Serie A has been lucky enough to witness some of the best South American footballing talent ever produced. From Il fenomeno Ronaldo to Gabriel Batistuta, or Cafu to Kaka, Italy really has been spoiled over the years. So often it is the entertainers like Diego Maradona or goal scorers like Hernan Crespo who grab the headlines. However, we should never forget the importance of the players who go under the radar - just ask any Udinese or Parma fan, or for that matter any Argentine, how important Roberto Nestor Sensini was to their respective teams. As Sir Alex Fergusson famously said: “strikers win you games, defences win you titles”.
When Udinese brought the 23-year-old defender to Serie A in the summer of 1989, they weren’t signing a rookie. This was an Argentine champion, a natural leader on the verge of breaking into his national side having won the Argentine championship with Newell’s Old Boys. During his four-year spell in Udine, Sensini mainly played in a defensive role. However, later in his career, he demonstrated how much more he had to offer. The versatile Argentine was one of the most technically gifted players in Serie A, whose reading of the game was second to none and his ability to time a tackle made the art of defending look simple. Sensini’s consistency was such that when he happened to miss a game, his importance became glaringly obvious.
After close to 150 appearances for Udinese, Sensini was on the move. His destination was European Cup Winners Cup holders Parma, who were on something of a spending spree as they prepared for the 1993-94 season. Nevio Scala had already added Gianfranco Zola from Napoli and ensured Sensini was the next to arrive at the Stadio Tardini. Sensini spent six years with Parma, and they were the most successful years of his footballing career.
It was at the Tardini that Sensini showcased his versatility, as Scala opted to play him in midfield and sometimes as an attacking full-back. Sensini effortlessly played each role as if it were his natural position. The Argentine helped guide Parma to two UEFA Cups, two Italian Cups and a UEFA Supercup in what became the most successful era of the Gialloblu’s history. Despite coming close, Sensini failed to win his first Scudetto with Parma, yet that would change as Sensini swapped Emilia Romagna for Rome.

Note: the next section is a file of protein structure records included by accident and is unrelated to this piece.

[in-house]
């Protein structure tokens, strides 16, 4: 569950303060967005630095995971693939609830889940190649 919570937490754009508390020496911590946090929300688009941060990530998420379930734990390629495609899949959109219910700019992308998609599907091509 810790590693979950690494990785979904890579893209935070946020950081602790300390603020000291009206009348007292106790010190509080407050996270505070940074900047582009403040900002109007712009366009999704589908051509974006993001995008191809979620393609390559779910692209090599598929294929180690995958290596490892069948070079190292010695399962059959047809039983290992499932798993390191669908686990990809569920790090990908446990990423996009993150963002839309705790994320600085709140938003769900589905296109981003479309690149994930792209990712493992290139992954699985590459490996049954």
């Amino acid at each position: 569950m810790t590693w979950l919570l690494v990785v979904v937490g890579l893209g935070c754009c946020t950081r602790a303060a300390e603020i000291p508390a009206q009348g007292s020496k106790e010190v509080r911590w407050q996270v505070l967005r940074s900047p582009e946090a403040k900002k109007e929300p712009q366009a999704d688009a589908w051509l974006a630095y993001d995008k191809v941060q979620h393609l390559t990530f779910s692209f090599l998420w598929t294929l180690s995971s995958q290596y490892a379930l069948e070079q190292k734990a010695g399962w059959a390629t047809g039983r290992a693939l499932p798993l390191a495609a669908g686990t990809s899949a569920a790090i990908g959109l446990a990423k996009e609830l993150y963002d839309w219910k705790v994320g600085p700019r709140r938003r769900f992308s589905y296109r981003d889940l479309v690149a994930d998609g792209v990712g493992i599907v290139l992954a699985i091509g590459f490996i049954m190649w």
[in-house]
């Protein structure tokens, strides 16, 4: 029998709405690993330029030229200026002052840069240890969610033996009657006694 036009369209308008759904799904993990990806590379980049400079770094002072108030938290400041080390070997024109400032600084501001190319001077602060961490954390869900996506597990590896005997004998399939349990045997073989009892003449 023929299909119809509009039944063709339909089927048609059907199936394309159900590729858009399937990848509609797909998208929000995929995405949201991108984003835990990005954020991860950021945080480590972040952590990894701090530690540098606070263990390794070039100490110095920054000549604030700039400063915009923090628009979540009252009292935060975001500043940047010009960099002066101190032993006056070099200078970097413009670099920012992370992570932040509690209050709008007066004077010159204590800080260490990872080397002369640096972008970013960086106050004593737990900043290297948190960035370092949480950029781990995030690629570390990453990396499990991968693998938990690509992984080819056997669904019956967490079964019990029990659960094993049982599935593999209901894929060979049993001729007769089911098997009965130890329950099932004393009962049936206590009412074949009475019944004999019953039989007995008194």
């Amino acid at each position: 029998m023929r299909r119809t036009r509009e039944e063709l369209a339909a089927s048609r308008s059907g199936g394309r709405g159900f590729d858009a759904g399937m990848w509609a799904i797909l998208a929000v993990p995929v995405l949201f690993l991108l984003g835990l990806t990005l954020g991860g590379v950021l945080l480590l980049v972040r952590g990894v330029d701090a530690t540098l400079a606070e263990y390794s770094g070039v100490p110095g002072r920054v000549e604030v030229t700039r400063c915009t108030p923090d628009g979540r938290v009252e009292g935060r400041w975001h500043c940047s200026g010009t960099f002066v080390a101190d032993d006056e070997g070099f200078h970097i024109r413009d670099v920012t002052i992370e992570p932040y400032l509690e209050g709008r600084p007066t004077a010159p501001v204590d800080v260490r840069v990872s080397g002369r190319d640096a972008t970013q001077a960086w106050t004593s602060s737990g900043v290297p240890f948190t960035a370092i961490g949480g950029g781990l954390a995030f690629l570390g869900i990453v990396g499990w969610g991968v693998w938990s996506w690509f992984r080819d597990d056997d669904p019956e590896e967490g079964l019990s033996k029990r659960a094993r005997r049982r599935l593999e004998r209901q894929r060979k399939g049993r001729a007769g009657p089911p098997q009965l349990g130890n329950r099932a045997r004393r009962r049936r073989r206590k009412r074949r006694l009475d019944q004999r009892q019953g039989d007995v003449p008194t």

A brief spell under Sven Goran Eriksson saw Sensini collect another host of medals with Lazio. During the 1999-00 season, Sensini finally got his hands on the Scudetto as the Biancocelesti pipped Juventus to the title on the last day of the season. The triumph completed a historic double for Eriksson’s men, who also beat Inter in the Coppa Italia final. Despite such a successful season however, Sensini wasn’t a regular, playing only a bit part role under the Swedish tactician. As a result, the Argentine swiftly returned to Parma for the 2000-01 season.
The Parma to which Sensini returned was a different team, as the Crociati had to make do without star striker Hernan Crespo, who had left for Sensini’s former club Lazio for a world record fee. Nevertheless, the Gialloblu still had a relatively strong season, finishing fourth and qualifying for the Champions League. The following campaign saw Parma lose yet more star performers. Goalkeeper, Gianluigi Buffon, and defender, Lilian Thuram, both departed for Juventus and this left a huge void that could not be filled. As a result, the club only managed a mediocre tenth place finish, as well as going through three head coaches during the season.
Luciano Spalletti managed to lure Sensini back to Udine to see out the final years of his playing career. The Italian tactician made Sensini the leader of his team, and the veteran Argentine helped the Friuliani secure a surprise Champions League qualification spot in 2005. Once again, Sensini had been part of a club’s most successful season in history. As Sensini fast approached 40-years-of-age, he finally announced his retirement, hanging up his boots after over 400 appearances in Italian football.
When Calcio ruled the world, Roberto Nestor Sensini was one of the toughest, yet most gifted players to grace the Serie A stage.
Words by Giovanni Dougall: @giovannid86